St. Gerald Shitaho Primary School is located in Kakamega County, Kenya. There are 711 students enrolled here, who are taught by 18 teachers. The school also employs three support staff.
There's activity at Shitaho Primary School as early as 6:30am when pupils start arriving, most with small plastic containers in hand. Once that container of water is dropped off at the kitchen, students start picking up litter around the compound while others clean the latrines. They all settle in for 8am lessons.
Most of the students' parents tend their farms and take casual labor jobs to feed their families.
This school does not have a water source, and that's why students are required to come to school with water every morning. Students often fill their containers on the way to school. While parents and teachers would prefer them to get clean water from Mwikholo Spring, there are many dirty water sources along the way that they use. In fact, one of the closest water sources to Shitaho Primary School is an unprotected spring.
School administration is afraid that even when students get clean water from Mwikholo Spring, it gets contaminated by the time they finish the long dusty trek to school. Containers are dirty and uncovered, and students need to learn how to safely handle their drinking water.
The water brought to school is used for drinking, cooking lunch, and cleaning. When there isn't enough water to get through the day, older students are sent back out in search of water.
Students are absent from class a lot, and they say this is most often because of stomachaches and diarrhea - symptoms related to drinking unsafe water. There are also regular reports of waterborne illnesses like typhoid and cholera.
Students are currently sharing their latrines with the polytechnic school that just opened. There are too few latrines for the users. They are in poor condition, with large holes in the doors that don't allow the students any privacy.
There are no handwashing stations, and both students and staff are ashamed of the facilities they endure.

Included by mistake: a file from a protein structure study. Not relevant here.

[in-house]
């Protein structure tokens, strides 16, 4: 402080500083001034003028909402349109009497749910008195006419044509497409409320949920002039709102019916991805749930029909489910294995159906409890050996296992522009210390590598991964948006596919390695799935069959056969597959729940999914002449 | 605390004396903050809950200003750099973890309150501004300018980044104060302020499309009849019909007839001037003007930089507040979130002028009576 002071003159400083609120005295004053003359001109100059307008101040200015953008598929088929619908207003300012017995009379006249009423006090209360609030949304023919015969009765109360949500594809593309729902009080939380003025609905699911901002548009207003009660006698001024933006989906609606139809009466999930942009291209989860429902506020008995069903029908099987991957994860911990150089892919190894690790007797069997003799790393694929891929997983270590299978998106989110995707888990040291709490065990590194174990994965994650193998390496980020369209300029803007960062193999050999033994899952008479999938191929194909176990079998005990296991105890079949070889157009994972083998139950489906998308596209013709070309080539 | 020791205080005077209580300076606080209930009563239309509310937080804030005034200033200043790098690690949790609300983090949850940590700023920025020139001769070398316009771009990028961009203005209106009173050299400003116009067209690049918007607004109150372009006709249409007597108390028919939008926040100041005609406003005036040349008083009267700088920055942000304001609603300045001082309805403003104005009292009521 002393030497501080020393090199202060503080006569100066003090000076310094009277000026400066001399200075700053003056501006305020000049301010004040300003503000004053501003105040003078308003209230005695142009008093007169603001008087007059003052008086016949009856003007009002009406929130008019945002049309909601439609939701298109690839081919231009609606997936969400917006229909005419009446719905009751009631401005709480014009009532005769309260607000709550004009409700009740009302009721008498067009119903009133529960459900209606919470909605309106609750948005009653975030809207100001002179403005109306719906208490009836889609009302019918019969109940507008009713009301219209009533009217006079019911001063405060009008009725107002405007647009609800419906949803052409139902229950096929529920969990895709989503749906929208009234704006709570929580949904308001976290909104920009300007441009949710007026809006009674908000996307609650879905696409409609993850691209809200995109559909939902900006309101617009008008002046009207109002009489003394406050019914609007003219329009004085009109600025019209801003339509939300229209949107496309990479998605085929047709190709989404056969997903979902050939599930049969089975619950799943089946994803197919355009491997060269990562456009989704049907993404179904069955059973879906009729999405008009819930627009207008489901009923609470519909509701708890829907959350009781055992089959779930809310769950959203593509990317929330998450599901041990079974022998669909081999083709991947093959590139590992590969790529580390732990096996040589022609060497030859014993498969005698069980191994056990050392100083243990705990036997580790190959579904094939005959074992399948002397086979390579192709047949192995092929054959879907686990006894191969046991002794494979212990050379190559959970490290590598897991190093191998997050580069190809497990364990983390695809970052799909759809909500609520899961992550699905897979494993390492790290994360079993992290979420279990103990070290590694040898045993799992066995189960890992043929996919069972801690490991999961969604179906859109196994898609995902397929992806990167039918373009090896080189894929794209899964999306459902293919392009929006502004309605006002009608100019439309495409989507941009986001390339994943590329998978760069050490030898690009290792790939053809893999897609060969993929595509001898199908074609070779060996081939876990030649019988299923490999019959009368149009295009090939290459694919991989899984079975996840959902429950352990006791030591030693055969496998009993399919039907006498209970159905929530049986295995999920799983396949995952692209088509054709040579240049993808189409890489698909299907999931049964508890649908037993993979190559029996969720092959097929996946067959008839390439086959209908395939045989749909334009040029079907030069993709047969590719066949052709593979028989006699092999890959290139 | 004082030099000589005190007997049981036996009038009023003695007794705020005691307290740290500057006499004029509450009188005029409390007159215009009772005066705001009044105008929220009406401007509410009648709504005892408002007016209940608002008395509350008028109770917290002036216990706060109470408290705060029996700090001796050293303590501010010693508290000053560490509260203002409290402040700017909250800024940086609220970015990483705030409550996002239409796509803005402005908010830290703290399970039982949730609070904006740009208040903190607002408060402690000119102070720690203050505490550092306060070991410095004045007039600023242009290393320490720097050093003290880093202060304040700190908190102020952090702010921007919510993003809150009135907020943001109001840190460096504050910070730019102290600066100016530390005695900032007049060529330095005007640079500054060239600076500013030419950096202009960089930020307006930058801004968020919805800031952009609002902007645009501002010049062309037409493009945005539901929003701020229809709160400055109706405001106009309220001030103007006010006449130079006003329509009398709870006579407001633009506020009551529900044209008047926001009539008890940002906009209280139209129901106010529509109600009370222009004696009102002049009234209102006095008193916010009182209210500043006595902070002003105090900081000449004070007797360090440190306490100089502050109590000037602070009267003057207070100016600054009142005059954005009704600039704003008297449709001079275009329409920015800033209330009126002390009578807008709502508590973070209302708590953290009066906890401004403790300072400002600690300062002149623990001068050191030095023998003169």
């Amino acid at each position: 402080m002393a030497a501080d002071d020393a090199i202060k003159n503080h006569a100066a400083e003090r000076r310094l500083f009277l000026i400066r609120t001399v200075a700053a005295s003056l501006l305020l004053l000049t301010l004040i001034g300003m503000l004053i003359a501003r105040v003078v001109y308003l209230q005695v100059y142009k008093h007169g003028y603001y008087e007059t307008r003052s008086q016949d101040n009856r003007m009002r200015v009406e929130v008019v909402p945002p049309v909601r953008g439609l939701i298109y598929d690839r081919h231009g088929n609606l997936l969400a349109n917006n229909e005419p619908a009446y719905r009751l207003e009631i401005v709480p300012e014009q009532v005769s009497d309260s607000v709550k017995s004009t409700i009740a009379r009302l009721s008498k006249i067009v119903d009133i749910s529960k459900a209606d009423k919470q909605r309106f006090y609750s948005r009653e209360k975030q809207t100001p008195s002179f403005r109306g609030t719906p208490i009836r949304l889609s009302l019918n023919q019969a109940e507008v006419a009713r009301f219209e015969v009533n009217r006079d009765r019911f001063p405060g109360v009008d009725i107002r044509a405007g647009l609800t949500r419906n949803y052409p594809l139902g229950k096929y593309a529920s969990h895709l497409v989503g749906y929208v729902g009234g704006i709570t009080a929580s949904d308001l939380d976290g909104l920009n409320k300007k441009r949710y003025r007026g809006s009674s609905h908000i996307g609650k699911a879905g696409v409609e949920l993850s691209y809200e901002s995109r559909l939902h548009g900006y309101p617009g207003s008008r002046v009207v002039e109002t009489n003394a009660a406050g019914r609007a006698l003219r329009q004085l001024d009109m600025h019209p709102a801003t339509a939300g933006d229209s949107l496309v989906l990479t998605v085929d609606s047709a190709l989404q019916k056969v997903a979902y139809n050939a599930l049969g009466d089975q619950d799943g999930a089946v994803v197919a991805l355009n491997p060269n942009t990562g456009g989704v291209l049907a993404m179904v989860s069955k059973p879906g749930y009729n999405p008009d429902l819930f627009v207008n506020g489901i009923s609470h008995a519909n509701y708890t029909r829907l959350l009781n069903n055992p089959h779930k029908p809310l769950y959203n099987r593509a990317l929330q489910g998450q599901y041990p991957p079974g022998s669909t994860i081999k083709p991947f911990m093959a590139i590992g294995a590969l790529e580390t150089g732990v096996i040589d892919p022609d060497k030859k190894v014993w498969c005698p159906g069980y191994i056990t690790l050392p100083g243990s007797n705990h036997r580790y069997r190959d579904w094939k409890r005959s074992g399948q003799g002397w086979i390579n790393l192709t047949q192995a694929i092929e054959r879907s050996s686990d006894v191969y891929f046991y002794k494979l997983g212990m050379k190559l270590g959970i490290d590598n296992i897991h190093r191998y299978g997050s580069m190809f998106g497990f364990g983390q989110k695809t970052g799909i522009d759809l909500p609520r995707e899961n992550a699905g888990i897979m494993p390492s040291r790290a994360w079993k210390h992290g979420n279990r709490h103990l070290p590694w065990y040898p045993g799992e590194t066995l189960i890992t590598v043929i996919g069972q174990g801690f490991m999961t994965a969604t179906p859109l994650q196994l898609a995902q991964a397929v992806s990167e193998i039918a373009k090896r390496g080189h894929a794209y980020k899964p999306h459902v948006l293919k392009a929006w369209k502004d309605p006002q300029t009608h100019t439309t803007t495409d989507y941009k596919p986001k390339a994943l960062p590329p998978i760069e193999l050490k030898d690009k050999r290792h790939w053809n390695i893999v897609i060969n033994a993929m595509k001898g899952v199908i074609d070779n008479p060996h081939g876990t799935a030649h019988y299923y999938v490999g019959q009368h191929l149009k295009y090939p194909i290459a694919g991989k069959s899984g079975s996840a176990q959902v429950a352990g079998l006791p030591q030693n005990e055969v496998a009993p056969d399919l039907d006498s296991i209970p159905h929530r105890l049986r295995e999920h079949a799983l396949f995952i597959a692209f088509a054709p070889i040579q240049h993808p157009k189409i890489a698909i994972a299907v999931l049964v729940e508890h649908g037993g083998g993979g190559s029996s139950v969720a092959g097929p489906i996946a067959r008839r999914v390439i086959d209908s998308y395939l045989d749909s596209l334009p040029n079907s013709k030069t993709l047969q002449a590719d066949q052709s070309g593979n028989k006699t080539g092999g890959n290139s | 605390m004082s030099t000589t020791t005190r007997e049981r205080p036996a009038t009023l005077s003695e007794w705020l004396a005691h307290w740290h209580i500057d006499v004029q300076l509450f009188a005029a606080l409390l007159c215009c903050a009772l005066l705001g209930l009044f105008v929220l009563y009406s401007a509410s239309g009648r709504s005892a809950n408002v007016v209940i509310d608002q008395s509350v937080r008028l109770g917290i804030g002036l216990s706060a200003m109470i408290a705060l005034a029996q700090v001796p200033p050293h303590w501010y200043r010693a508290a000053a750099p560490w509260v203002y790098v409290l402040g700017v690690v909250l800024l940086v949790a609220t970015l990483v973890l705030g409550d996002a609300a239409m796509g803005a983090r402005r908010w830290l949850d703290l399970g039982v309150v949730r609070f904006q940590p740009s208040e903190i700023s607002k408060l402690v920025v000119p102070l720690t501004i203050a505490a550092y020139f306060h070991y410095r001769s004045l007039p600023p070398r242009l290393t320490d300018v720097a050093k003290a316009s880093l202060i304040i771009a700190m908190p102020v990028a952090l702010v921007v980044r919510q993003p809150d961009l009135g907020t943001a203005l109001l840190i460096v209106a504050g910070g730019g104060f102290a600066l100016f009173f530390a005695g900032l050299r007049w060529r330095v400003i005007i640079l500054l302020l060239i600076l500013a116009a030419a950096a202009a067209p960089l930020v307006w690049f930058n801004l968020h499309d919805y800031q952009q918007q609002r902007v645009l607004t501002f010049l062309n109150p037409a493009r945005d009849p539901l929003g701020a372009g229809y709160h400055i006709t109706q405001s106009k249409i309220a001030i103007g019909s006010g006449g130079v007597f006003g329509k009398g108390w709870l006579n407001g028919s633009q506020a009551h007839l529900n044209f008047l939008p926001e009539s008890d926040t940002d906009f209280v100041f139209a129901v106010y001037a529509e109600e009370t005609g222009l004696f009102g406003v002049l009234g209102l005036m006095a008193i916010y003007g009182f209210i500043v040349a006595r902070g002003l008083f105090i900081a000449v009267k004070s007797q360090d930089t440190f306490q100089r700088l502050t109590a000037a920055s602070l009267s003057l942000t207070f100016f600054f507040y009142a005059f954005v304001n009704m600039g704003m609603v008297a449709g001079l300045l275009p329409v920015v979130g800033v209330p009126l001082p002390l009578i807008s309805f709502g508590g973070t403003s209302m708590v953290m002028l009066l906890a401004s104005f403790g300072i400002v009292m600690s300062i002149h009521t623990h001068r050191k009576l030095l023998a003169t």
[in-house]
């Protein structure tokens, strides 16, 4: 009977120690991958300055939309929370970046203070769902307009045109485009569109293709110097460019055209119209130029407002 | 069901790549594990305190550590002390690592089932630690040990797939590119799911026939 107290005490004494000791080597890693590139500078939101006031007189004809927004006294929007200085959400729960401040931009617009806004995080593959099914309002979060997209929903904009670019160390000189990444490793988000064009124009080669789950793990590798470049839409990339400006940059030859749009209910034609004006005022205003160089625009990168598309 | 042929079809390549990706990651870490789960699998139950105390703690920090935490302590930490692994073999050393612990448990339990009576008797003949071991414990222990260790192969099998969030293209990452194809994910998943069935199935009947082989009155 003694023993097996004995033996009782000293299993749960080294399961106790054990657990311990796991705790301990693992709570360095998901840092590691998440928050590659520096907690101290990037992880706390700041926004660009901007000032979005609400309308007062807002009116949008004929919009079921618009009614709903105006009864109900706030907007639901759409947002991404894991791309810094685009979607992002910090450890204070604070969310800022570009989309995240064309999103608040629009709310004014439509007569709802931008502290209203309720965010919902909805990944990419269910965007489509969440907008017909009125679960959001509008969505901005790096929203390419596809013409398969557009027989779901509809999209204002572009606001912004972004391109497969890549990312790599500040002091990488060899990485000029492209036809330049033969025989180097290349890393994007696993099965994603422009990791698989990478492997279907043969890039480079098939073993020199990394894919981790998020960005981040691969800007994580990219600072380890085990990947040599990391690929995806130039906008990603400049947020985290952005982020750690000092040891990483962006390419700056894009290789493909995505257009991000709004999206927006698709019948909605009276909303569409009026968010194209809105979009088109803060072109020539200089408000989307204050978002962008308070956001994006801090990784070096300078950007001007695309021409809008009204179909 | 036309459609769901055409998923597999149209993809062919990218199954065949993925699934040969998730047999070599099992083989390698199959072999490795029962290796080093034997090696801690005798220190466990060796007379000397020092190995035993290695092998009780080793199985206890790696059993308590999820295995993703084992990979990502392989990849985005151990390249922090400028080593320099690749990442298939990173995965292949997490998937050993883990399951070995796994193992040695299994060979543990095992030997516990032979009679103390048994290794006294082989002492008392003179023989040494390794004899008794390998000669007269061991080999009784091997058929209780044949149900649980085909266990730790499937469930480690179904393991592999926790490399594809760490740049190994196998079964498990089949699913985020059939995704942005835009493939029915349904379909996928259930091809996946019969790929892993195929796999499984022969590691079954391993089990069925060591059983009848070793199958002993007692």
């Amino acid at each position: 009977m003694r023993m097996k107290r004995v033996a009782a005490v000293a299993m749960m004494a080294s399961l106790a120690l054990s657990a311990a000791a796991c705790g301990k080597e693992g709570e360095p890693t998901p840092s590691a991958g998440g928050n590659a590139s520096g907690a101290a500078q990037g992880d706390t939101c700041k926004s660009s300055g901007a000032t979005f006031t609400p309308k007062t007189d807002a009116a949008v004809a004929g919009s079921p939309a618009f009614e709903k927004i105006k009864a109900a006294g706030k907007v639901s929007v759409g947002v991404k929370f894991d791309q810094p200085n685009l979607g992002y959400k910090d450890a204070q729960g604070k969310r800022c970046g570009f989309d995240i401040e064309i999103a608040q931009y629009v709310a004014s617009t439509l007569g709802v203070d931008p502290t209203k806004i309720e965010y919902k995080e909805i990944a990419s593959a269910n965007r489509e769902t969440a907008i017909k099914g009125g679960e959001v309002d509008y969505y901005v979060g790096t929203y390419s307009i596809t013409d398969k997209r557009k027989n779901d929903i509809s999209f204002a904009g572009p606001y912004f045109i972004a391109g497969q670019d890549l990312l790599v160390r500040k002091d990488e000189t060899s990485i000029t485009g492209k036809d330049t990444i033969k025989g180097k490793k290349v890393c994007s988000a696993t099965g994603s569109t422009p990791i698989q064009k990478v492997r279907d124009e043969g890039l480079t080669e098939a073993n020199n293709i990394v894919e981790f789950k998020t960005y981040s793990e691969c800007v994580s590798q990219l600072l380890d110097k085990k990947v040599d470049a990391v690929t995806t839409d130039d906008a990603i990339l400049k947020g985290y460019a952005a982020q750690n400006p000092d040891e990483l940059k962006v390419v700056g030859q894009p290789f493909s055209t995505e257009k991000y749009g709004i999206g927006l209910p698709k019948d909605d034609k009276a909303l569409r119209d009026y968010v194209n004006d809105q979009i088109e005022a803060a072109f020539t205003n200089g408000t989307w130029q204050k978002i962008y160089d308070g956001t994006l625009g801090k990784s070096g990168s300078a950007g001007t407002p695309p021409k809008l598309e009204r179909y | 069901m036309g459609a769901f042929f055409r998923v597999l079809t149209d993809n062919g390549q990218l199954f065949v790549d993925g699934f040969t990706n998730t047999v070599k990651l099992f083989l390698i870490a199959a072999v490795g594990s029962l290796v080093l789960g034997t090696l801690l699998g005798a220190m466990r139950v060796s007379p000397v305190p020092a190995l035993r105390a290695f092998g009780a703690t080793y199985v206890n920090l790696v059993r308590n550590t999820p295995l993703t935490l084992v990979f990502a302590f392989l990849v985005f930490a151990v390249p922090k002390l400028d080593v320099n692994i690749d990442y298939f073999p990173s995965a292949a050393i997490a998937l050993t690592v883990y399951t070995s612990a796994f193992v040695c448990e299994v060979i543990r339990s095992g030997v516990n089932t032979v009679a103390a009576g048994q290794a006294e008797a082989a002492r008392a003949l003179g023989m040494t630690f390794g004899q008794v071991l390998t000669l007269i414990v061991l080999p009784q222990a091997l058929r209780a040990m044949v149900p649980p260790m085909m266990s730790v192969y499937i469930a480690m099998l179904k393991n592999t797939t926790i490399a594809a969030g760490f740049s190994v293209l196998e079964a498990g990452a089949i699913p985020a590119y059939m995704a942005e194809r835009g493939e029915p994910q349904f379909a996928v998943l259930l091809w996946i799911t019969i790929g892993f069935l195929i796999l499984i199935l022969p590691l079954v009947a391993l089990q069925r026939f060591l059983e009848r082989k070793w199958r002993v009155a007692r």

"My school is one of the schools bordering the big town, but it still has poor sanitation facilities, especially the toilets. I feel so ashamed, especially when I am given an opportunity to hold an event in the school but the toilets are not enough for visitors," headteacher Maurice Ingonga said.
What we can do:
There will be two days for teachers, students, and parents to meet at the school to learn about hygiene and sanitation practices. They will also attend sessions on the management and maintenance of their new rainwater catchment tank, latrines, and handwashing stations. We will use all of our training topics to empower participants to invest their time in positive behaviors that promote health, prolong life, and enable them to become more self-reliant citizens.
The facilitator will use PHAST (participatory hygiene and sanitation transformation), ABCD (asset-based community development), CTC (child to child), lectures, group discussions, and handouts to teach health topics and ways to promote good practices within the school. The CTC method will prepare students to lead other students into healthy habits, as well as kickstart a CTC club for the school.
The two handwashing stations are 50-liter plastic barrels on metal stands, and each has a tap to conserve water. These are often delivered by hygiene and sanitation training so they can be used for demonstrations but always arrive by a project’s completion.
The CTC club will be in charge of filling these stations with water and will ensure that there is always a cleaning agent like soap or ash.
Two triple-door latrines will be constructed with local materials that the school will help gather. Three doors will be set aside for each gender. And with a new source of water on school grounds, students and staff should have enough to keep these new latrines clean.
Rainwater Catchment Tank
A 50,000-liter rainwater catchment tank will help alleviate the water crisis at this school. The school will also help gather the needed materials such as sand, rocks, and water from the spring for mixing cement. Once finished, this tank can begin catching rainfall that will be used by the school’s students and staff. Students will no longer waste valuable energy and time finding water on the way to school and throughout the day.
We and the school strongly believe that with this assistance, standards will significantly improve. These higher standards will translate to better academic performance for these little scholars!